This class does not require any out-of-class work. We do offer optional challenges that students can work on as an extension of what is taught in class. We provide guidance and instructions for students who are inspired to delve deeper into the topic. The purpose of these challenges is to give students the opportunity to supplement their learning with additional material that aligns with their passions and goals. Students may then integrate their learnings into their project and showcase their accomplishments to their classmates.

With this approach, students can explore the subject on their own. We give students the opportunity to share what they’ve explored independently with the class.
A Minecraft Java Edition account must be purchased by the learner. Participants will receive access to the Connected Camps Minecraft Server where the program will be run. To access the server, each learner will need the Java edition of Minecraft and will need to set their version release to 1.15.2. Other Minecraft versions like the "Minecraft for Windows 10 version", console editions, and pocket editions for mobile devices will not work for this course. A pair of headphones and microphone are also needed for communication with the class.
In addition to the Outschool classroom, this class uses:
At Connected Camps, we assess each student’s progress by engaging them in reflection of their own work and the work of their classmates. By building in Minecraft and applying concepts taught in class, our students are able to solidify their learnings through hands-on application. Our counselors’ focus is to provide qualitative feedback to further each students’ individual goals and interests, and we do not use letter or number grades.

In addition to our in-class reflections, our counselors also provide post-session recaps that offer a summary of what is accomplished each day. Through these summary reflections, students are able to review the material and share with their parents what they did in class. We find this approach allows kids of different interests and abilities to engage with our teachings in a way that is particularly relevant to them.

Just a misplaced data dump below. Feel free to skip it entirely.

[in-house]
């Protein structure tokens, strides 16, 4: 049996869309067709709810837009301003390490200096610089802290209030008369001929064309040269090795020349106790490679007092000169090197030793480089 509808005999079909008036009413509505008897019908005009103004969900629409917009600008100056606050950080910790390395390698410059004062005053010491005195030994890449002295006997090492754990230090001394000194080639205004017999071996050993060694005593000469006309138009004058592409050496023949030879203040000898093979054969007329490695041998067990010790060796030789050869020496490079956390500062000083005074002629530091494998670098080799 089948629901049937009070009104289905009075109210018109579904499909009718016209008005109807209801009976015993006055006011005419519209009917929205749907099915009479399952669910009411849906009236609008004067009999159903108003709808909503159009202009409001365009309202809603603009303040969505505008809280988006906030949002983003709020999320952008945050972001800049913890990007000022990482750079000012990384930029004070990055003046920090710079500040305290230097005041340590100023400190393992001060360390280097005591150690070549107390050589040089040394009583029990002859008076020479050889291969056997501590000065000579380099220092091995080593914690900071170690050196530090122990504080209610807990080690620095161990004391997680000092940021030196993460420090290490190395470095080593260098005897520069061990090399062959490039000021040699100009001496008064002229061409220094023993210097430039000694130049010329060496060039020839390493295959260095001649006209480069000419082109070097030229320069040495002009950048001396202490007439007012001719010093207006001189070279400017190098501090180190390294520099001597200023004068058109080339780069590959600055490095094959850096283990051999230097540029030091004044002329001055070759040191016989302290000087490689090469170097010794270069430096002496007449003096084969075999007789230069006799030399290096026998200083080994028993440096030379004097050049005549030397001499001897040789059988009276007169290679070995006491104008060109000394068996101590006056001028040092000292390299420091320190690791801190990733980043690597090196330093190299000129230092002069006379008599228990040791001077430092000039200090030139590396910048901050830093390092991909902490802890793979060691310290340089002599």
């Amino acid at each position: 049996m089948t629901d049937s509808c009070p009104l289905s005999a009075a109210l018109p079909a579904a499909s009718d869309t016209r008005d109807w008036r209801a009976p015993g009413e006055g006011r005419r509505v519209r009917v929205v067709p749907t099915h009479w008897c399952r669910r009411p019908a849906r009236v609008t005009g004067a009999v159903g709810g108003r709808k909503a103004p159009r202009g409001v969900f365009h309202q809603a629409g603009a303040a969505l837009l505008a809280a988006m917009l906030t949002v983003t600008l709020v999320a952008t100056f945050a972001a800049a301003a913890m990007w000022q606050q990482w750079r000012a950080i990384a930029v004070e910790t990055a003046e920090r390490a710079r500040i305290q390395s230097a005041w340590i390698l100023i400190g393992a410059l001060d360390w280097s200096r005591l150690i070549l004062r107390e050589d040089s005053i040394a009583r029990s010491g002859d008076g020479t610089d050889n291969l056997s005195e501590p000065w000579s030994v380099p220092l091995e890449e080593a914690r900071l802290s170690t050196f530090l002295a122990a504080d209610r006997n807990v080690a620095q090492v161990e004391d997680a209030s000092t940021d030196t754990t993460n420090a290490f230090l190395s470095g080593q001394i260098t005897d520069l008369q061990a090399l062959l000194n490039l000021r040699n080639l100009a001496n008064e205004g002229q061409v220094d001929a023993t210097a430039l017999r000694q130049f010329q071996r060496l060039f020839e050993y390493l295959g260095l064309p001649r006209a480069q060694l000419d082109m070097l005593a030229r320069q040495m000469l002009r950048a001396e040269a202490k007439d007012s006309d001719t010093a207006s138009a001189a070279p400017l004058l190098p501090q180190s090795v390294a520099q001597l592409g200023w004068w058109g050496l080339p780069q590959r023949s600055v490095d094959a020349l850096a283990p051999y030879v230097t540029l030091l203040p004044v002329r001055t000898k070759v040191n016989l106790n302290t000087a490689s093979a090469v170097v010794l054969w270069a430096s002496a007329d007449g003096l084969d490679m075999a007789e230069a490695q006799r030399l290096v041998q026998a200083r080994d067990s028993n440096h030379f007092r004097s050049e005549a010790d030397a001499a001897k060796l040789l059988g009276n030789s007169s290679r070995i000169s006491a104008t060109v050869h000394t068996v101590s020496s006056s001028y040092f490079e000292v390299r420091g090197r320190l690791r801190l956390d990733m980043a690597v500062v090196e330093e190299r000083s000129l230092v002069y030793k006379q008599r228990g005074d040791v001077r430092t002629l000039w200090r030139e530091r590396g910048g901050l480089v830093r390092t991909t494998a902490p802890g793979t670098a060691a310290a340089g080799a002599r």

1 hour 30 minutes per week in class, and maybe some time outside of class.
Internet safety is a top priority for us and our goal is to create a safe, connected community of learners that is moderated by our instructors. Throughout our programs we strive to educate our learners on internet safety and best practices for connecting online.

In our programs, our learners are often making friendships and connections with others in class. While we encourage positive online friendships, we think it’s important to practice these principles of internet safety:

— Do NOT ask others to connect online outside of our programs without first confirming with your parents. Our programs are a safe, moderated space for learners to engage but we can’t moderate connections outside of our classes.
— Do NOT give away personal information which includes but is not limited to: your name, address, phone number, passwords, location, email address, and parental information.
— If an individual asks for personal information, you should inform a counselor or your parent for guidance.

———

Common Sense Media Resources for Parents:

https://www.commonsense.org/education/videos/keeping-games-fun-and-friendly
Keeping Games Fun and Friendly: learn how to keep your child's experiences positive and fun when communicating in online games with others.

https://www.commonsense.org/education/video/modal/4141366#
The Power of Words: help your child learn that words exchanged online are indeed powerful, and offer strategies to use when confronted with cyberbullying.

https://www.commonsense.org/education/videos/private-and-personal-information
Private and Personal Information: learn the difference between what personal things your child can safely share online and private information that should not be shared.

Offered by

Connected CampsLearning Together Online
3831 total reviews
2762 completed classes

About Us

Connected Camps is a not-for-profit organization founded in 2015 with the mission to build a global online community where kids build, code, play, and learn from one another. Our programs are designed based on the extensive research in the...